Floripa is where many Brasilians go when they fly for a beach holiday, and we can see why.
We started with our first domestic Brasilian flight, on Tuesday from the Rio international airport (not the smaller closer one), which obviously has been improved a bit for the World Cup and Olympics. Our plane was running on time, which was great, and they started boarding the priority passengers. Most of the way through that, something happened and the gate staff walked down the air bridge and took all the passengers back off the plane. Not understanding the announcement in Portuguese, after finding a staff member who spoke English, they said there was a problem with the “plane buffer” and they weren’t sure how long it would be. Luckily it must not have been too bad, since we started boarding 15 minutes later. Flight curse avoided!
After an uneventful flight to the Florianópolis airport, we went to the taxi counter, gave them the address, and jumped in the taxi. Something must have been lost in the translation or not passed on, because the driver wasn’t sure quite where to go. He understood which road the place was on, but not where, and it was a fairly long road. We spent about five minutes trying to and failing to explain we needed to go to the T intersection at the other end – but eventually persistence won, and he finally understood where to go!
When we arrived at the hostel, there were 10 or so people on the garden chairs and deck couches. The people running the hostel offered to cook us dinner if we wanted. They organise food every night for about R$20 ($7.50 AUD), you just need to let them know if you want to join them, and tonight’s cannelloni was a tempting offer. While we were in the kitchen on the hostel tour, we saw a very creamy sauce, so gave it a miss. Some of the other backpackers there said there was a food truck market in the Lagoa town, so we headed across the short bridge (past a few homeless and some dodgy looking people) and stopped to get a very tasty burger from a food truck. We headed back to the hostel and had a few drinks; we ended up going to bed fairly late, since our room was next to the deck and the noise carried very well so we wouldn’t have slept if we went to bed before everyone else.
Wednesday morning we navigated our way to the local bus stop and went into the main city to look around. We had heard that the bridge to the mainland was quite nice, but when we got there it was a bit disappointing – just a bridge, like the Storey bridge in Brisbane. The CBD didn’t have much interesting in it, it was just the business, but we did accidentally walk past a bakery that Dee had seen in the Lonely Planet guide – amazing pastries! We wandered through the pedestrian mall and found a couple of useful shops, including a cheap shop to buy James a new shirt seeing as the last laundry had lost one. Making our way down to the Mercado Público (public market), we found it had a lot of nice looking restaurants, so we decided that it was time for a beer (or six). We swung by the supermarket on the way back to our hostel, and of course Dee, being as clumsy as she is, took a stack outside the restaurant trying to get back quickly to use the bathroom. Managing to scrape both knees fairly well, she was told by a British backpacker walking past that “shit happens don’t it”, and not offered much help when trying to ask for paper towel from the now closed restaurant. Patching up quickly with a bit of paper and some hand sanitiser it was time to make another attempt at heading back to the hostel for some proper first aid. For dinner that night we had organised to get the barbecue dinner at the hostel (the chef is Uruguayan), but it got changed to Arroz com Mariscos (seafood rice stew) late due to problems getting items from the supermarket – and it was amazing!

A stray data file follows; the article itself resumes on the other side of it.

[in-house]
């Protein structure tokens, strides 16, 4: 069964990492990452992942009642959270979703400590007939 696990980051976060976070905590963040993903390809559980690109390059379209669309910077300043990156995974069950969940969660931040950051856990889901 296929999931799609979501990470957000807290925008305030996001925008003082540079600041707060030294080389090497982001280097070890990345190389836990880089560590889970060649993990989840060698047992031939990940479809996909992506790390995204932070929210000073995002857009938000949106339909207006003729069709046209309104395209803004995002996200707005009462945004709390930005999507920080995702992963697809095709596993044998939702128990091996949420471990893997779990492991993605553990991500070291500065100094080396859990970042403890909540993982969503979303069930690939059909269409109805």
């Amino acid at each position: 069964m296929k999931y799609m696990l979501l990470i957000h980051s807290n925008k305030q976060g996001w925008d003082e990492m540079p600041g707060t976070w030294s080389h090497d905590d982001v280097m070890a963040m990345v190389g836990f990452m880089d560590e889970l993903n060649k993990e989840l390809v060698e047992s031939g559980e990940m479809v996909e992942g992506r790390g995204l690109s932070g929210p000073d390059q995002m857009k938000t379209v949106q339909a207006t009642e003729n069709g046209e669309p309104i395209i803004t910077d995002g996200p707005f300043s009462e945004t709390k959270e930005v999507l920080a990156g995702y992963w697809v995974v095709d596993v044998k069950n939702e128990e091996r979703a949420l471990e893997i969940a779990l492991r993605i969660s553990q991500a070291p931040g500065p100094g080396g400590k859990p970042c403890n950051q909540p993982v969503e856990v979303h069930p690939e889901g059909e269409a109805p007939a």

On Thursday we went to Barra do Lagoa with an Australia couple who hitchhiked from Uruguay, two Belgian girls, and were met there by a Belgian guy who was leaving that afternoon. They all decided they wanted to go visit the nearby point saying it would take them 30-60 minutes, and instead we headed down to the beach to get some beers (notice a pattern?). About two hours later they got back and joined us for some more beers and lunch. The wind was quite strong, and a lot of people kept losing their beach umbrellas, a few ending up in the water. It was a nice relaxing day, although the beaches here just really aren’t as pretty as the ones in Australia, the water at this one was also quite cold!
Once we were back at the hostel, we found out they had re-organised the barbecue dinner for tonight, however we had unfortunately already organised to go on a date night. Walking back into the Lagoa town, we wandered around for a while trying to decide what to have – our indecisiveness coming to the fore as usual. Eventually we settled in at Sabor Perú. Two Australians sitting in a Peruvian restaurant, in a Brazilian city whose name sounds Greek, reading a menu written in Spanish despite being a Portuguese speaking country, drinking a Belgian style beer – a win for multiculturalism! The food was delicious, definitely worth a try!
On the way back to the hostel, we walked past a lady on the street corner making filled tapioca pancakes (kind of like a quesadilla), and we couldn’t say no – one filled with calabrese, cheese, tomato, onion and catupiry (cream cheese) for us! Ridiculously cheap too, at $8 reais ($2.50aud) we were almost prepared to have a few, except for the fact that we were full.
Friday morning was spent packing (as usual), and getting into the city so we could catch the eight and a half hour bus to Porto Alegre, along some nice coastline (and a few wind farms).